U.S. Bans Cotton, Tomato Products Made by Uighurs in China

The Trump administration on Wednesday announced a ban on imports of cotton and tomatoes from the Xinjiang area of China,  where the government is detaining more than a million Muslim Uighurs in horrendous prison-like conditions where they are forced into labor, the US Customs and Border Protection announced.

Effective January 13 at all U.S. ports of entry, U.S. Customs and Border Protection (CBP) issued a Withhold Release Order against cotton products and tomato products produced in Xinjiang based on information on information that the Chinese Communist Party was using detainees for “prison labor” in reeducation camps.

“The agency identified the following forced labor indicators through the course of its investigation: debt bondage, restriction of movement, isolation, intimidation and threats, withholding of wages, and abusive living and working conditions,” it said in a statement on Wednesday.

The WRO order will direct CBP personnel at all US ports to hold up the products , including “apparel, textiles, tomato seeds, canned tomatoes, tomato sauce, and other goods made with cotton and tomatoes.”

Importers are responsible for ensuring the products they are attempting to import do not exploit forced labor at any point in their supply chain.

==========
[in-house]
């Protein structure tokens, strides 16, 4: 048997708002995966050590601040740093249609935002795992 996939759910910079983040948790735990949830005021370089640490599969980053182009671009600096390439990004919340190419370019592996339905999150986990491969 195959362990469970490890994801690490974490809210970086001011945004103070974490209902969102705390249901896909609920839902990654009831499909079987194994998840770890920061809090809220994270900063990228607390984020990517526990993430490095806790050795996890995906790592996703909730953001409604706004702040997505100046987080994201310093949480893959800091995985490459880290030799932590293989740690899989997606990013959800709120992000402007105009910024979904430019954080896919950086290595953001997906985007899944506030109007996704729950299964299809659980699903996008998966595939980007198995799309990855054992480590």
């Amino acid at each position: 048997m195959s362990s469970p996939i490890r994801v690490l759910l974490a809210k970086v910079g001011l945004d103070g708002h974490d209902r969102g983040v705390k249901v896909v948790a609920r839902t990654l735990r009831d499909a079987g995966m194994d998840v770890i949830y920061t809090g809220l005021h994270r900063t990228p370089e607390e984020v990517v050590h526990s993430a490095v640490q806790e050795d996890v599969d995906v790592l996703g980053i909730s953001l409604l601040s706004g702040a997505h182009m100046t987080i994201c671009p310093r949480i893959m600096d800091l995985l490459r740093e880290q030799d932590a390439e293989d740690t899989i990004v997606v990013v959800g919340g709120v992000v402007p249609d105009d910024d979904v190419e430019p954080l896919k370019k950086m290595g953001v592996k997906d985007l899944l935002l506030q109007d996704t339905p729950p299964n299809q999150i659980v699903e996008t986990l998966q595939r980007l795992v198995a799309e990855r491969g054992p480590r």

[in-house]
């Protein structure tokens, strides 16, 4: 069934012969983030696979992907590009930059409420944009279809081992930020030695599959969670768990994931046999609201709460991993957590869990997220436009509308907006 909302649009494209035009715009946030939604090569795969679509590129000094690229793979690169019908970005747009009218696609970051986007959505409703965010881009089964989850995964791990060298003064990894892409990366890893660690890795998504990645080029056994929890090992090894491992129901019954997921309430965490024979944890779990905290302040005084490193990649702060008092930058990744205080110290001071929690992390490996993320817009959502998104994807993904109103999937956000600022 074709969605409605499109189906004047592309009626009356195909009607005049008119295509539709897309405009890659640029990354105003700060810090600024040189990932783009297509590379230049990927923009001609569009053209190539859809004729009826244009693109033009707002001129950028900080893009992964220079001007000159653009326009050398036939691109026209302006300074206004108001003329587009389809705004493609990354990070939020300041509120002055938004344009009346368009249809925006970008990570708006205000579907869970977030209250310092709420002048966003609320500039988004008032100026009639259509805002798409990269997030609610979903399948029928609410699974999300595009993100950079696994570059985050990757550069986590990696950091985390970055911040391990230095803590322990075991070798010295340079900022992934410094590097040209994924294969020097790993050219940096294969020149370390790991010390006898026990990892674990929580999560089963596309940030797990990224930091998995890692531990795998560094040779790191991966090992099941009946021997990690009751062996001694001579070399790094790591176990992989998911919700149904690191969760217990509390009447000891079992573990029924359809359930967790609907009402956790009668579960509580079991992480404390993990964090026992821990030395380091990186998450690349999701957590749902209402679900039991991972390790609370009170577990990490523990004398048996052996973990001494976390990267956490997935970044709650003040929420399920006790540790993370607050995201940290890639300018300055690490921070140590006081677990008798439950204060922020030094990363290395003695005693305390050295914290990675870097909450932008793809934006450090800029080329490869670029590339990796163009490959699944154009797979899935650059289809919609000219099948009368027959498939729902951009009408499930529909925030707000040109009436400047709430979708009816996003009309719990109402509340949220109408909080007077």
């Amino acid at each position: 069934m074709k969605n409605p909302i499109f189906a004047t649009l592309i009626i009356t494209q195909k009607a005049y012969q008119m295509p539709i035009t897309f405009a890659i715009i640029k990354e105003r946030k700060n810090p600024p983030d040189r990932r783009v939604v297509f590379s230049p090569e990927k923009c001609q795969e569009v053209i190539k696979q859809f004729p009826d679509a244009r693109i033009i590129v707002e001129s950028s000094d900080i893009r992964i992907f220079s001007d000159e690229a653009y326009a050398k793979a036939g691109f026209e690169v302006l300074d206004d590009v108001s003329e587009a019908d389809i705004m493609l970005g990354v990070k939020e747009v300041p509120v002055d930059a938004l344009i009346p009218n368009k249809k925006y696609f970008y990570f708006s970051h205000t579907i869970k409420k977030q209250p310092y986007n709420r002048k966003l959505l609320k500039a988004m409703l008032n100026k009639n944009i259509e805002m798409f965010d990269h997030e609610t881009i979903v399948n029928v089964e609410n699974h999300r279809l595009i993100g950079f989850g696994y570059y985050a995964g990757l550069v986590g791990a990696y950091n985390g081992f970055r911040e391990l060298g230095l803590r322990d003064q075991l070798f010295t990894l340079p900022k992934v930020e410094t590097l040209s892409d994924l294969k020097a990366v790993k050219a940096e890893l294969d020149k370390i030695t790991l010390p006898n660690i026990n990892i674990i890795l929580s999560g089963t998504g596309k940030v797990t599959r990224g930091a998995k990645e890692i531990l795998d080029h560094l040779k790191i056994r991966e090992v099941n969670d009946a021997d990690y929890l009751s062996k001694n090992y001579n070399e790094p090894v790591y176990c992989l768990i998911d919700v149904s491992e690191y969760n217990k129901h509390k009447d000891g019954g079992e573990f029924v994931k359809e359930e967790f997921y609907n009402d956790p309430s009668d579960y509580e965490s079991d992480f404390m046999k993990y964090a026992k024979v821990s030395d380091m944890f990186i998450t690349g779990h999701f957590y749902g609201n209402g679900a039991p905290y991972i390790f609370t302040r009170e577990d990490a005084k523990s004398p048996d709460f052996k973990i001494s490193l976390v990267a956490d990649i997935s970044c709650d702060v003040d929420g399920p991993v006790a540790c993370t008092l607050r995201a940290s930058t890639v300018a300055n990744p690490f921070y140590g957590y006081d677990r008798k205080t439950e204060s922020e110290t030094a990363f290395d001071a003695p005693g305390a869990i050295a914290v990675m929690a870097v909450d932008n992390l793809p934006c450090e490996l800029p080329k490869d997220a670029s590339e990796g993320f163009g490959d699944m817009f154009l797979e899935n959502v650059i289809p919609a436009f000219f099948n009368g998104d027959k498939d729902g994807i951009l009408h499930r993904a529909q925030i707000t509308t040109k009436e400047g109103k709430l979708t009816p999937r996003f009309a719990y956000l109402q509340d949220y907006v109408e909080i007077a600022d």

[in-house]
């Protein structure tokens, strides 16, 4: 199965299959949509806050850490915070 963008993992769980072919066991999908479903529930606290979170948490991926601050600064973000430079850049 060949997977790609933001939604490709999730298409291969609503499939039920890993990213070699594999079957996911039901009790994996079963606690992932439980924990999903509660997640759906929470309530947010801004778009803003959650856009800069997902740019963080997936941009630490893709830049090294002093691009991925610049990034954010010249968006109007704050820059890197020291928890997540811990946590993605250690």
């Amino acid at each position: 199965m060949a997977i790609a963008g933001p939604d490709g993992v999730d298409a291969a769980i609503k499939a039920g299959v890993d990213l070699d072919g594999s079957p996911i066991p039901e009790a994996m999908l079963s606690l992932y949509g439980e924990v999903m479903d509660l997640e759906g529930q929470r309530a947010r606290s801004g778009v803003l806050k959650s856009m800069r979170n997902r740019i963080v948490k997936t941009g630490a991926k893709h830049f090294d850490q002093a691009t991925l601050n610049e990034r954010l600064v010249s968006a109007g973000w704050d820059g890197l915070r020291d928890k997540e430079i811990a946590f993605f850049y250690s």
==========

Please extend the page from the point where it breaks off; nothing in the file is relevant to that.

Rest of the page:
“DHS will not tolerate forced labor of any kind in U.S. supply chains. We will continue to protect the American people and investigate credible allegations of forced labor, we will prevent goods made by forced labor from entering our country, and we demand the Chinese close their camps and stop their human rights violations,” said acting Department of Homeland Security Deputy Secretary Ken Cuccinelli.

China denies mistreating Uighurs and says the camps are vocational training centers needed to fight extremism. Chinese President Xi Jinping said the Uighurs are only being detained so they can be taught the “correct” outlook on the Communist government.

In December, the US Congress passed the bipartisan Uyghur Forced Labor Prevention Act, which assumes that all goods manufactured in Xinjiang are made with forced labour.

The move follows President Donald Trump’s promise to harden the US position against Beijing, erecting economic penalties that would make it more difficult for President-elect Joe Biden to ease US-China tensions after he takes office on January 20.

 

About Catherine Smith

Catherine Smith is a newcomer to Washington D.C. She met and married an American journalist and moved to D.C. from the U.K. She graduated with a B.A. in Graphics, Media, and Communications and worked in design and retail in the U.K.

Photo: KASHGAR, CHINA - JANUARY 14, 2021 - New army recruits in full armor patrol the China-Pakistan border for the first time as the temperature drops to -27 ¡æ on the Pamir Plateau in Kashgar, Xinjiang Province, China, Jan 14, 2021.- PHOTOGRAPH BY Costfoto / Barcroft Studios / Future Publishing (Photo credit should read Costfoto/Barcroft Media via Getty Images)

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